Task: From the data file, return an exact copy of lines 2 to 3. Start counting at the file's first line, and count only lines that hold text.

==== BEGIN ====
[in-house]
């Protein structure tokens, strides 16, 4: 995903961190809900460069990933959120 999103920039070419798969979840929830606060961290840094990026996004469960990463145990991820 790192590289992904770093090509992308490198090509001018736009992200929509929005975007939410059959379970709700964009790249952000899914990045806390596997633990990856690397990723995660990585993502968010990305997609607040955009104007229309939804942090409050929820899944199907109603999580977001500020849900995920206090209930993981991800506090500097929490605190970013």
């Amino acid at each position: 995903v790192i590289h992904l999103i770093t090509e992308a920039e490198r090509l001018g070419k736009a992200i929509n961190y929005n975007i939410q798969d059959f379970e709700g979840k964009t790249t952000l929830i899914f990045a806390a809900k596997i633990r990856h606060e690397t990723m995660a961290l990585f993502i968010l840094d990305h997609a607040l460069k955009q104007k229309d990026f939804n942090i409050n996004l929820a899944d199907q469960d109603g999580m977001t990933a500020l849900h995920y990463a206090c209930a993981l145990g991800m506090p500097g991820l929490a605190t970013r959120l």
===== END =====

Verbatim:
């Protein structure tokens, strides 16, 4: 995903961190809900460069990933959120 999103920039070419798969979840929830606060961290840094990026996004469960990463145990991820 790192590289992904770093090509992308490198090509001018736009992200929509929005975007939410059959379970709700964009790249952000899914990045806390596997633990990856690397990723995660990585993502968010990305997609607040955009104007229309939804942090409050929820899944199907109603999580977001500020849900995920206090209930993981991800506090500097929490605190970013």
């Amino acid at each position: 995903v790192i590289h992904l999103i770093t090509e992308a920039e490198r090509l001018g070419k736009a992200i929509n961190y929005n975007i939410q798969d059959f379970e709700g979840k964009t790249t952000l929830i899914f990045a806390a809900k596997i633990r990856h606060e690397t990723m995660a961290l990585f993502i968010l840094d990305h997609a607040l460069k955009q104007k229309d990026f939804n942090i409050n996004l929820a899944d199907q469960d109603g999580m977001t990933a500020l849900h995920y990463a206090c209930a993981l145990g991800m506090p500097g991820l929490a605190t970013r959120l």